Today is the final day of a highly successful RETCON 2023 conference. Yesterday I attended an engaging session about analytics featuring some senior leaders from the multifamily industry. It was one of the more insightful BI panels I've seen in recent years, touching on familiar themes: How data flows between different systems, how to maintain and use metrics and how to get users to leverage the BI capabilities that companies create.
First, The Systems
Much of the early discussion was about how different apps in the technology stack need to talk to one another. Scott Pechersky, the chief technology officer of RPM, shared his familiarity with these issues, as RPM's platform comprises multiple different property management platforms and mission-critical apps whose data is essential to analytics.
Nobody familiar with multifamily will be surprised to learn that much of the discussion was about data ownership and how imperfect integrations compromise data and analytics. What was also interesting, though, is the increasing importance of being able to sync data so that multiple systems contribute reliable data to BI platforms.
That has always been a priority for multifamily, but as I discovered during the research for this year's 20 for 20 White Paper, it now seems to be a bigger priority than ever. The observation in the research is that companies' BI projects are increasingly driven by the desire for the specific insights that BI delivers.
The BI section of 20 for 20 lists a set of individual examples from the 20 interviewees in answer to the question: "Tell me something new that you found out about your business that you couldn't have without BI." The examples were great, and interestingly they were all examples of correlation. Companies were trying to figure out how "X" drives "Y" in their businesses. That's quite different from the more mundane reporting requirements that executives described in previous years' interviews.
Companies must correlate information from different systems to learn more about the things that drive their businesses and ultimately make decisions. Hence the issue of how data flows through organizations and how we organize it seems to be a bigger priority than ever.
A Single Source of Truth
The leaders on the panel talked about the importance of BI as the single source of truth in their organizations. The panelists all seemed to have experiences of multiple systems yielding different, non-matching versions of the same statistic.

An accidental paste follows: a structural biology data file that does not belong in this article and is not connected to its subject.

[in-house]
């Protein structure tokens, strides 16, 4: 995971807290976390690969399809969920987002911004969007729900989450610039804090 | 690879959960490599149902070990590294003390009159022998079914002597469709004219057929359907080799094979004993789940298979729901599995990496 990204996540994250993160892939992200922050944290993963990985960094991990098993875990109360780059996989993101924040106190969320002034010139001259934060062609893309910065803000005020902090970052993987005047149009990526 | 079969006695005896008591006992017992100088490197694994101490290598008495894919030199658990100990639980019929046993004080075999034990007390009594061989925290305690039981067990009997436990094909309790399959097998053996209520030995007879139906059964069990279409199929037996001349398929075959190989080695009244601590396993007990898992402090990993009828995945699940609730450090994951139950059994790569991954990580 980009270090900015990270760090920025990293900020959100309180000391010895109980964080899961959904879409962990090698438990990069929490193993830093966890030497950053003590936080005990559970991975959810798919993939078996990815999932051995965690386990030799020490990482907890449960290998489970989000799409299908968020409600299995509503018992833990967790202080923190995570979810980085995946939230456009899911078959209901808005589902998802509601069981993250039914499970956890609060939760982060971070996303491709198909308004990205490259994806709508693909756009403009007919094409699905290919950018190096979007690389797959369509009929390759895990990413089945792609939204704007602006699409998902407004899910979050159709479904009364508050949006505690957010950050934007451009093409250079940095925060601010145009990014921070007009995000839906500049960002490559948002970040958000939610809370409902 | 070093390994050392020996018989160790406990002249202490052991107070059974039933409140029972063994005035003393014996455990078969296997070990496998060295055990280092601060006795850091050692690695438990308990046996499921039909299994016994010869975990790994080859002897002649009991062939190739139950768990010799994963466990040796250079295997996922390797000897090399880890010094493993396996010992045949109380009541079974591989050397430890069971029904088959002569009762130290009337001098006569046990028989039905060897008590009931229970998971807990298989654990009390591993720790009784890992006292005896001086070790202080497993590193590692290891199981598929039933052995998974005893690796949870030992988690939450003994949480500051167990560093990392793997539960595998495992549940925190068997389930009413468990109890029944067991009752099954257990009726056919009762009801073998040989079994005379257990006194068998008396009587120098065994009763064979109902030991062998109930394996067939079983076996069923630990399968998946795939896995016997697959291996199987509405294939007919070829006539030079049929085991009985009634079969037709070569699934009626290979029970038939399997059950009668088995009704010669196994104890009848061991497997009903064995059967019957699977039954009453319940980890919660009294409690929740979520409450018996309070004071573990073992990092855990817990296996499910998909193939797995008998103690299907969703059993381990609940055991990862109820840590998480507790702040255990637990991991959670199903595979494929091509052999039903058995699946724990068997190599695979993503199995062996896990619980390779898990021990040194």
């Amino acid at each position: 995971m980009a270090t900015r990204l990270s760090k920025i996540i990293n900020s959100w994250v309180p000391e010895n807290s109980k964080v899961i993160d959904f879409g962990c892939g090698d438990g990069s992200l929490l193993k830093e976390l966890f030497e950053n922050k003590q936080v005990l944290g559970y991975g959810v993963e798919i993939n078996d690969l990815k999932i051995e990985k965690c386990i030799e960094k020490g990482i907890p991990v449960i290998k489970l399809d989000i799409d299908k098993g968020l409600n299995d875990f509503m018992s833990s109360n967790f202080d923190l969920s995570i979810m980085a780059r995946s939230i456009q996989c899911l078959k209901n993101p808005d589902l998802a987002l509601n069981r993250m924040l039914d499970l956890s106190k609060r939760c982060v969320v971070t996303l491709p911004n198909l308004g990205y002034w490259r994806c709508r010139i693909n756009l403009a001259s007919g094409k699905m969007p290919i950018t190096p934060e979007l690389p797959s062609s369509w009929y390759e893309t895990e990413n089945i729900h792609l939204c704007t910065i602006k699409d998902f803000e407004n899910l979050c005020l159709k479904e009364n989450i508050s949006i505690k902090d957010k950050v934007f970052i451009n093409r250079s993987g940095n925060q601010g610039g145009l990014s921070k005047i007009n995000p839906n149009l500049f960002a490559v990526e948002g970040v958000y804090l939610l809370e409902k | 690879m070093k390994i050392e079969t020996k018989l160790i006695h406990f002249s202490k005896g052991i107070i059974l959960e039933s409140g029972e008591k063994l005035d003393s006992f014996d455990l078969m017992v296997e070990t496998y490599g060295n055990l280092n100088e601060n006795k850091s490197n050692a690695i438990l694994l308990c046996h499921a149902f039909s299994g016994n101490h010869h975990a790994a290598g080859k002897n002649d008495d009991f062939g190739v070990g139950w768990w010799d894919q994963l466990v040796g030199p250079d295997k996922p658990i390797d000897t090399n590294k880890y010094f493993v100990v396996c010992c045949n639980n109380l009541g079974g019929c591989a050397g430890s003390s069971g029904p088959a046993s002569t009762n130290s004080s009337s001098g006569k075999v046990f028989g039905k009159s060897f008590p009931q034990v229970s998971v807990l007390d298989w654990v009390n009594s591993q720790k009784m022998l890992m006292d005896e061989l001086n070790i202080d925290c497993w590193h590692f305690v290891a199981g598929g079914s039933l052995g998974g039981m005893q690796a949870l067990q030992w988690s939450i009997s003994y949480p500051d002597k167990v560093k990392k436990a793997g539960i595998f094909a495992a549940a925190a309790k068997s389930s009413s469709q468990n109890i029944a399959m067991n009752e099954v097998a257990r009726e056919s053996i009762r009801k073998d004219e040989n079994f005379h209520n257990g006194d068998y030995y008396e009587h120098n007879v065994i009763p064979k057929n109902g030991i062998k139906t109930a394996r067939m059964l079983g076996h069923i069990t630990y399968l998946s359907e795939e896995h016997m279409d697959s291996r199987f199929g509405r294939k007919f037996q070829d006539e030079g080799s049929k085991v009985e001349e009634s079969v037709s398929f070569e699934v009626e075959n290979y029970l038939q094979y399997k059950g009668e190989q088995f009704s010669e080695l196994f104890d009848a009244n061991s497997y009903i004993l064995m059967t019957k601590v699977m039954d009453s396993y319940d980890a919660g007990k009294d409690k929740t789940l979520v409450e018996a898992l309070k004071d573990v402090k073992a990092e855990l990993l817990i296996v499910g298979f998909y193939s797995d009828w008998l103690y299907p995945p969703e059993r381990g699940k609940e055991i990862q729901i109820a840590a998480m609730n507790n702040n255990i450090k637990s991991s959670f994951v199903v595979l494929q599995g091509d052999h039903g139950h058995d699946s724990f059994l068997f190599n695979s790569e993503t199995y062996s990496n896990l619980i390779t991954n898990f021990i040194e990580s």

Stephanie Brock of Waterton used the example of reputation scores as a statistical "resource" held in the BI platform, from which diverse users can create various metrics and dashboards. While each analysis may reveal a different insight, the underlying data is always the same. That is a key feature of BI, as opposed to reporting generated by disparate systems.
Donald Davidoff, the CEO of REBA, talked about the concept of "Analysis at the speed of curiosity." Once standard metrics are reliable and widely available so that analysis that would previously have taken hours or days now takes only seconds, the organizational appetite for knowledge grows rapidly.
That observation matches another finding in the BI section of 20 for 20. Some of the more mature operators are gearing up for an environment where the volume of analysis will grow exponentially. Because the analytics are likely to include an increasing number of data elements, processing will become more resource-intensive, which has led some operators to revisit the technical architecture of their platforms. Again, it is curiosity that is driving IT activity, which is how BI is meant to work.
Securing The Buy-In
Finally, Cindy Clare of Bell Partners talked about the need to focus on dashboards to gain organizational utilization of BI. She described a cascade of viewership from the C-suite to property teams where the content in the dashboard is tailored for each user. And while each dashboard is different, the underlying metrics are always identical.
Interestingly, Clare stressed the need to understand the utilization of each dashboard so that BI teams can constantly remove the least-used metrics and ensure the maximum relevancy of the content in the dashboard. User buy-in has always been one of the key elements of a successful BI project.
With fee managers on the panel, there was a discussion of the pros and cons of providing BI access to ownership partners. The view was that sharing access saves the operator time as partners perform their own analysis and hence have fewer questions for property management teams. Experience seems to show that this benefit outweighs the risk of attracting too much scrutiny.
So far, RETCON 2023 has been a great conference. There is enough good content on offer that this will probably not be the last blog that I write about this event!